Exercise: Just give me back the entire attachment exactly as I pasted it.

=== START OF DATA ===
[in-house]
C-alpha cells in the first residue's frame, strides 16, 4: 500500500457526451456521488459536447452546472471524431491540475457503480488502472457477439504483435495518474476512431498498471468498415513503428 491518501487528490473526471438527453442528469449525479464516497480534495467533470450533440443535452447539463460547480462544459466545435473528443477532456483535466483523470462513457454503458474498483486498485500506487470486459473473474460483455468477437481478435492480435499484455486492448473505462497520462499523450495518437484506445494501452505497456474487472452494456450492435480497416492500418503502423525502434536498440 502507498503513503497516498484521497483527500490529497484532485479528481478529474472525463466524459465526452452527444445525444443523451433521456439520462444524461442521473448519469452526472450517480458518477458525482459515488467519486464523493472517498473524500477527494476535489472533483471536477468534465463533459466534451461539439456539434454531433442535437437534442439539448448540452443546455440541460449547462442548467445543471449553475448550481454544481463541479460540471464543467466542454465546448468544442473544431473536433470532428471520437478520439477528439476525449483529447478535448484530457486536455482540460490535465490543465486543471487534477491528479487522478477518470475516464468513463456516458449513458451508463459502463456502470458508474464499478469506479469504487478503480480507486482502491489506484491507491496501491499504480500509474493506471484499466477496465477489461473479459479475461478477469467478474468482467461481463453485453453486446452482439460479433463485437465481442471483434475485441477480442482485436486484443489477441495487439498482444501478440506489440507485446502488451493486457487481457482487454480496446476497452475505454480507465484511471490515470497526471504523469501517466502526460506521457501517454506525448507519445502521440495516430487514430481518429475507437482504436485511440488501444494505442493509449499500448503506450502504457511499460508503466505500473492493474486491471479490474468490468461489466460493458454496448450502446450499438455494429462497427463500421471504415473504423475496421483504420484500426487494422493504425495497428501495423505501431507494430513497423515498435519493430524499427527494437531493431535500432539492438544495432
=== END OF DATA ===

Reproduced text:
[in-house]
C-alpha cells in the first residue's frame, strides 16, 4: 500500500457526451456521488459536447452546472471524431491540475457503480488502472457477439504483435495518474476512431498498471468498415513503428 491518501487528490473526471438527453442528469449525479464516497480534495467533470450533440443535452447539463460547480462544459466545435473528443477532456483535466483523470462513457454503458474498483486498485500506487470486459473473474460483455468477437481478435492480435499484455486492448473505462497520462499523450495518437484506445494501452505497456474487472452494456450492435480497416492500418503502423525502434536498440 502507498503513503497516498484521497483527500490529497484532485479528481478529474472525463466524459465526452452527444445525444443523451433521456439520462444524461442521473448519469452526472450517480458518477458525482459515488467519486464523493472517498473524500477527494476535489472533483471536477468534465463533459466534451461539439456539434454531433442535437437534442439539448448540452443546455440541460449547462442548467445543471449553475448550481454544481463541479460540471464543467466542454465546448468544442473544431473536433470532428471520437478520439477528439476525449483529447478535448484530457486536455482540460490535465490543465486543471487534477491528479487522478477518470475516464468513463456516458449513458451508463459502463456502470458508474464499478469506479469504487478503480480507486482502491489506484491507491496501491499504480500509474493506471484499466477496465477489461473479459479475461478477469467478474468482467461481463453485453453486446452482439460479433463485437465481442471483434475485441477480442482485436486484443489477441495487439498482444501478440506489440507485446502488451493486457487481457482487454480496446476497452475505454480507465484511471490515470497526471504523469501517466502526460506521457501517454506525448507519445502521440495516430487514430481518429475507437482504436485511440488501444494505442493509449499500448503506450502504457511499460508503466505500473492493474486491471479490474468490468461489466460493458454496448450502446450499438455494429462497427463500421471504415473504423475496421483504420484500426487494422493504425495497428501495423505501431507494430513497423515498435519493430524499427527494437531493431535500432539492438544495432